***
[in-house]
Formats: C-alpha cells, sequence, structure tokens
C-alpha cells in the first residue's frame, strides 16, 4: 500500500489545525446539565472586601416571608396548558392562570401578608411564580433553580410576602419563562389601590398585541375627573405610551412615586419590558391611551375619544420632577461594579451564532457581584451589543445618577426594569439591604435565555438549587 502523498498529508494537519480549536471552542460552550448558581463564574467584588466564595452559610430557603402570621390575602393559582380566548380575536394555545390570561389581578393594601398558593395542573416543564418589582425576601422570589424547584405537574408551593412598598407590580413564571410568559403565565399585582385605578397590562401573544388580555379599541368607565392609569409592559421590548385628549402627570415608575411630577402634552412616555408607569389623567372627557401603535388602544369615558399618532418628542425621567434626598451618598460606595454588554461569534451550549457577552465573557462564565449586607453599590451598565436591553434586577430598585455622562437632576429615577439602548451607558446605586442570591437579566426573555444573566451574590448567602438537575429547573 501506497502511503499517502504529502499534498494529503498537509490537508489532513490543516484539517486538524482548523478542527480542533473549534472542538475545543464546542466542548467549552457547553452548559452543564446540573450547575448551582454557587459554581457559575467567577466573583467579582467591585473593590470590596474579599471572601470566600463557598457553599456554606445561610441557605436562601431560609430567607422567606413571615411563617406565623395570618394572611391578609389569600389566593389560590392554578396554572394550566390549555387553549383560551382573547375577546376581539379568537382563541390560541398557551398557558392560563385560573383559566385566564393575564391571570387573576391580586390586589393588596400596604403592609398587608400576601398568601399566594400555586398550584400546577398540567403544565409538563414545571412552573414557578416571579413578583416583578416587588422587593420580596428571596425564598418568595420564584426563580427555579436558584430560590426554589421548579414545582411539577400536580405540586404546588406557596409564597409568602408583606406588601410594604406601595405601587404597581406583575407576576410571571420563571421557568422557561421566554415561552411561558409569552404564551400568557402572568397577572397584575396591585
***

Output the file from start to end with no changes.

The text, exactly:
[in-house]
Formats: C-alpha cells, sequence, structure tokens
C-alpha cells in the first residue's frame, strides 16, 4: 500500500489545525446539565472586601416571608396548558392562570401578608411564580433553580410576602419563562389601590398585541375627573405610551412615586419590558391611551375619544420632577461594579451564532457581584451589543445618577426594569439591604435565555438549587 502523498498529508494537519480549536471552542460552550448558581463564574467584588466564595452559610430557603402570621390575602393559582380566548380575536394555545390570561389581578393594601398558593395542573416543564418589582425576601422570589424547584405537574408551593412598598407590580413564571410568559403565565399585582385605578397590562401573544388580555379599541368607565392609569409592559421590548385628549402627570415608575411630577402634552412616555408607569389623567372627557401603535388602544369615558399618532418628542425621567434626598451618598460606595454588554461569534451550549457577552465573557462564565449586607453599590451598565436591553434586577430598585455622562437632576429615577439602548451607558446605586442570591437579566426573555444573566451574590448567602438537575429547573 501506497502511503499517502504529502499534498494529503498537509490537508489532513490543516484539517486538524482548523478542527480542533473549534472542538475545543464546542466542548467549552457547553452548559452543564446540573450547575448551582454557587459554581457559575467567577466573583467579582467591585473593590470590596474579599471572601470566600463557598457553599456554606445561610441557605436562601431560609430567607422567606413571615411563617406565623395570618394572611391578609389569600389566593389560590392554578396554572394550566390549555387553549383560551382573547375577546376581539379568537382563541390560541398557551398557558392560563385560573383559566385566564393575564391571570387573576391580586390586589393588596400596604403592609398587608400576601398568601399566594400555586398550584400546577398540567403544565409538563414545571412552573414557578416571579413578583416583578416587588422587593420580596428571596425564598418568595420564584426563580427555579436558584430560590426554589421548579414545582411539577400536580405540586404546588406557596409564597409568602408583606406588601410594604406601595405601587404597581406583575407576576410571571420563571421557568422557561421566554415561552411561558409569552404564551400568557402572568397577572397584575396591585